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The knee jerk joke of “There’s an app for that!” isn’t really that funny.
As an experienced Silicon Valley veteran, I am very familiar with many of its leading companies, luminaries and eccentric personalities.  Having spent most of my career in the midst of it, I believe that I am entitled to offer the following  criticism.   It is also not unique coming from me.
Many experienced Silicon Valley veterans have complained loudly about the current malaise of misplaced infatuation with mobile apps, as the apparent end all and be all of Silicon Valley. Vinod Khosla, Marc Andreeson, Max Marmer and a laundry list of others have asked rhetorically how Silicon Valley could have lost its way so badly? Silicon Valley was founded on Big Ideas.
It seems that our local tech community is living in a time warp, or at least is dramatically behind the curve in understanding how public opinion and the investment climate has changed for this fantasy world.  One might see this dilemma as predictable, as our local tech community is so far from the center of the tech universe, and therefore seriously behind and out of step.  A severe reckoning is nigh.
On November 18th of last year I wrote a post mirroring a NY Times article, “App Development’s Depressing Underbelly,”  about the depressing reality of those devoted to mobile and Web application development, losing their entire life savings and living like paupers. These people drank the proverbial Koolaid of the app development rainbow, and found out that it was a Ponzi scheme.
Read morehttp://mayo615.comm/2012/11/18/app-development-booms-depressing-underbelly-what-ever-happened-to-big-ideas/
The same question keeps being raised, over and over again, “Where are the BIG IDEAS that are going to make big impacts?”.  So far there doesn’t seem to be much of an answer.
Yet again this morning, the New York Times published another well-considered opinion piece on this topic, by Evgeny Morozov,  the author of “To Save Everything, Click Here: The Folly of Technological Solutionism.”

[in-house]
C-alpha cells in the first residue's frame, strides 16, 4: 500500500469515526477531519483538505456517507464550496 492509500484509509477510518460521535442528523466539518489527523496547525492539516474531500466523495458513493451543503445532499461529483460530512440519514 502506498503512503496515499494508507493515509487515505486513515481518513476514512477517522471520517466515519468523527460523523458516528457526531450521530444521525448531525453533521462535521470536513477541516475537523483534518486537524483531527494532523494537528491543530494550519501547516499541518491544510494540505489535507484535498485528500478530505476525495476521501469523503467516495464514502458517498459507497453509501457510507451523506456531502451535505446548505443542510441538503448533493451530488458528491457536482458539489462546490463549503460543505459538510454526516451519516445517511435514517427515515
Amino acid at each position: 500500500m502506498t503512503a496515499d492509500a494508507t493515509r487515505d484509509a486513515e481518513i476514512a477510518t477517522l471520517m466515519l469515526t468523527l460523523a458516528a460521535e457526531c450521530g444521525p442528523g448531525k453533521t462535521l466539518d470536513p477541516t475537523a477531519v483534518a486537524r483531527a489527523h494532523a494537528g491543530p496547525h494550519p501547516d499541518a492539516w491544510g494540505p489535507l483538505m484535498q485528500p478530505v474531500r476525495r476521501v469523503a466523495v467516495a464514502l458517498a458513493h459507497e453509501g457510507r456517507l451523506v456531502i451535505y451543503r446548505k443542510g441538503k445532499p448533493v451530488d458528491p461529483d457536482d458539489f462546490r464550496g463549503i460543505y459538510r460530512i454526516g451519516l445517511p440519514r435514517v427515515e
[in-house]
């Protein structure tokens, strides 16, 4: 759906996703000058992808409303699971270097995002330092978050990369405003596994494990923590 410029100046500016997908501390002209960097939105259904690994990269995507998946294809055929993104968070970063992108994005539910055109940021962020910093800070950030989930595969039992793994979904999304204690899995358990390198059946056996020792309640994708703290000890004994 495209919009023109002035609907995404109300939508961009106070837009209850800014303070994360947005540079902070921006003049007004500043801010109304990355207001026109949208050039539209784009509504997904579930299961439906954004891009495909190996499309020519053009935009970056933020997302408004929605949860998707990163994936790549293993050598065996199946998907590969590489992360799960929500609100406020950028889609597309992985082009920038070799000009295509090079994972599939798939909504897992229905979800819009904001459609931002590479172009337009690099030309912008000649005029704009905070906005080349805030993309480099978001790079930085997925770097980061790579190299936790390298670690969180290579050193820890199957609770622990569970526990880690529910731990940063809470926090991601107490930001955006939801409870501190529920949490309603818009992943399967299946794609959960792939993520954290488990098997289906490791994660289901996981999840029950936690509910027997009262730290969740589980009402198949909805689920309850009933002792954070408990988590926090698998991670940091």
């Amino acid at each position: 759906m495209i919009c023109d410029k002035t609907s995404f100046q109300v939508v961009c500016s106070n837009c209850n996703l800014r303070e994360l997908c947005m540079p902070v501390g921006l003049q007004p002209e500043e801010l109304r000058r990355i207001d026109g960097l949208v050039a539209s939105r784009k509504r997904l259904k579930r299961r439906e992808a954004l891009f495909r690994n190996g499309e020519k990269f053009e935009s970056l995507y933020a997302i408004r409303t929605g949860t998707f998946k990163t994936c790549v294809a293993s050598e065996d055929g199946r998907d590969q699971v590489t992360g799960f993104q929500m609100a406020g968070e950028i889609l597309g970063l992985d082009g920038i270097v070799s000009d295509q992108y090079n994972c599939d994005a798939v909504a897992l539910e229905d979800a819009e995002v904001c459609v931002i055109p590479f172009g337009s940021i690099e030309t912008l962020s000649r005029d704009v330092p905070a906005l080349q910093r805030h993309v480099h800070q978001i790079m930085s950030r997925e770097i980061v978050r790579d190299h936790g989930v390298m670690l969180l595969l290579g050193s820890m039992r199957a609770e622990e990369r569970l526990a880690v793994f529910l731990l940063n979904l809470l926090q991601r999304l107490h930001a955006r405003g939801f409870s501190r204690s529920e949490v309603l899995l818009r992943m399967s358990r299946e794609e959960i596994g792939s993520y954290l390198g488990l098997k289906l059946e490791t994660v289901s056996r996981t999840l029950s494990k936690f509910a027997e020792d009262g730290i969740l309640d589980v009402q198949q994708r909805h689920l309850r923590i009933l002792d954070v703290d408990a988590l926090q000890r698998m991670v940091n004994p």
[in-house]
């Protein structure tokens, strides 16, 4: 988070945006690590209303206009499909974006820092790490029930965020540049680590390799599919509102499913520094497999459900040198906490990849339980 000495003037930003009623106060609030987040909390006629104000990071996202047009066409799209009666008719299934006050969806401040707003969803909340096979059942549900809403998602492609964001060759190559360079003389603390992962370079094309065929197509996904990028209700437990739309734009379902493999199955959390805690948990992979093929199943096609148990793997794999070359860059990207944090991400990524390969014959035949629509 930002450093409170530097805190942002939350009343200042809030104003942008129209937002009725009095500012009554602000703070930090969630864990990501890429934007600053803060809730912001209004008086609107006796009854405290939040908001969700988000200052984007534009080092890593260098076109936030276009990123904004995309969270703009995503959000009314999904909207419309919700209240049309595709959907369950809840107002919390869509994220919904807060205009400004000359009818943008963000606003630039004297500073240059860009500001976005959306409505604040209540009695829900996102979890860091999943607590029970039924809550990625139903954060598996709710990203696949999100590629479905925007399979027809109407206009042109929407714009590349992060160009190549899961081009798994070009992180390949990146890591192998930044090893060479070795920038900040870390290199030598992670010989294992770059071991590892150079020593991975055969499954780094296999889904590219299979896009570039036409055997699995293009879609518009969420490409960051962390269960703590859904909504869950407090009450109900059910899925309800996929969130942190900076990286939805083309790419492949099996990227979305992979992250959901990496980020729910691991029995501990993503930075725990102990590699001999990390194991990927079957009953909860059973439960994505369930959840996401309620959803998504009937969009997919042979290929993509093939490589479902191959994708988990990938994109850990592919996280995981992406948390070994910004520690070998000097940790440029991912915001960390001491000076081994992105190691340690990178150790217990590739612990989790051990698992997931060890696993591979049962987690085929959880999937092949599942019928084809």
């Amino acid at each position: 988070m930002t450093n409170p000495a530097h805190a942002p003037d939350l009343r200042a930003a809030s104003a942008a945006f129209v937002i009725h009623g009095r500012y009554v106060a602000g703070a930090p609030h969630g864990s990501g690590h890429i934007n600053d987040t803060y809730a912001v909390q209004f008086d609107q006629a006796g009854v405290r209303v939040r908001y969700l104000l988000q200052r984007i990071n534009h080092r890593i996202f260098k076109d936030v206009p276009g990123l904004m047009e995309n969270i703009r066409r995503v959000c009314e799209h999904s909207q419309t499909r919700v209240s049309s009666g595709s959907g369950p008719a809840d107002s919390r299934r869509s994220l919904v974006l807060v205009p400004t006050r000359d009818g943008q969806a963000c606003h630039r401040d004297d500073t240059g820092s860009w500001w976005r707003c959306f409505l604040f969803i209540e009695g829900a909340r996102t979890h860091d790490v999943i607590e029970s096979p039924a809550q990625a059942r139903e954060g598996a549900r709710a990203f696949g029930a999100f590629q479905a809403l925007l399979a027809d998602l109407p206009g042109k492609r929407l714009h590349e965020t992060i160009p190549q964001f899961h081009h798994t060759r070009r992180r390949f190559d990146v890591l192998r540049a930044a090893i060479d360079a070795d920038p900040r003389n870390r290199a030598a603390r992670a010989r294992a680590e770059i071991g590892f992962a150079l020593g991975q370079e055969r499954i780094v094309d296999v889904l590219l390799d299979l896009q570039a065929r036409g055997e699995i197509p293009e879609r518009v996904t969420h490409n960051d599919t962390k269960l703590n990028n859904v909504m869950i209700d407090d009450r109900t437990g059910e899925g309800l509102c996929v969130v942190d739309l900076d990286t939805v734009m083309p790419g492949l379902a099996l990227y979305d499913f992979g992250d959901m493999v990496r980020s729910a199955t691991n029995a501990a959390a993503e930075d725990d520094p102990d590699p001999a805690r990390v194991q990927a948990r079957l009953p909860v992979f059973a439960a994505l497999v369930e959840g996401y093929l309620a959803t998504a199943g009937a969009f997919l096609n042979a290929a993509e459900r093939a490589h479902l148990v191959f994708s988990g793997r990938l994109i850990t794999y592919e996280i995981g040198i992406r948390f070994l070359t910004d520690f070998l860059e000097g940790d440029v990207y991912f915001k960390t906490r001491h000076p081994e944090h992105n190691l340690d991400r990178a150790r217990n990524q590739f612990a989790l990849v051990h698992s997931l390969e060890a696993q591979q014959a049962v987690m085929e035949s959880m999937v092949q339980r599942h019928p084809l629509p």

I was personally attracted to Mr. Morozov’s article, because of his reference to Jean-Paul Sartre and existentialism. Mr. Morozov’s point is that Sartre epitomized the human angst of having to make decisions.

SartreJean-Paul Sartre, Being and Nothingness

Silicon Valley has recently seemed to say that “there is an app for that too!”   NOT!
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Post Author: David Mayes

Founder, Mayo615 Technology Partners Ltd., UBC adjunct faculty, Intel alumnus, technology assessment, international business, cleantech, fly fisherman, native Californian and citizen of France, who has been very fortunate to have traveled, lived and worked all over the globe. My wonderful wife, Isabelle has reintroduced me to my French Provençal heritage.

2 Replies to “Silicon Valley's Misguided Love Affair With An "App" For Everything”

  1. I think this is a symptom of a broader malaise in our society. We live in a world – or at least our part of it – where the current generation of young business people expect maximum reward for minimum effort. They see app development as an easy way to enter a market, little realizing that the market is a cold, hard mistress who will allow them their brief moment of pleasure before she moves on to devour the next naive youngster.
    I can only hope that our academic institutions realize this and start to put their students through a rigorous boot camp to prepare them for the harsh realities of life.

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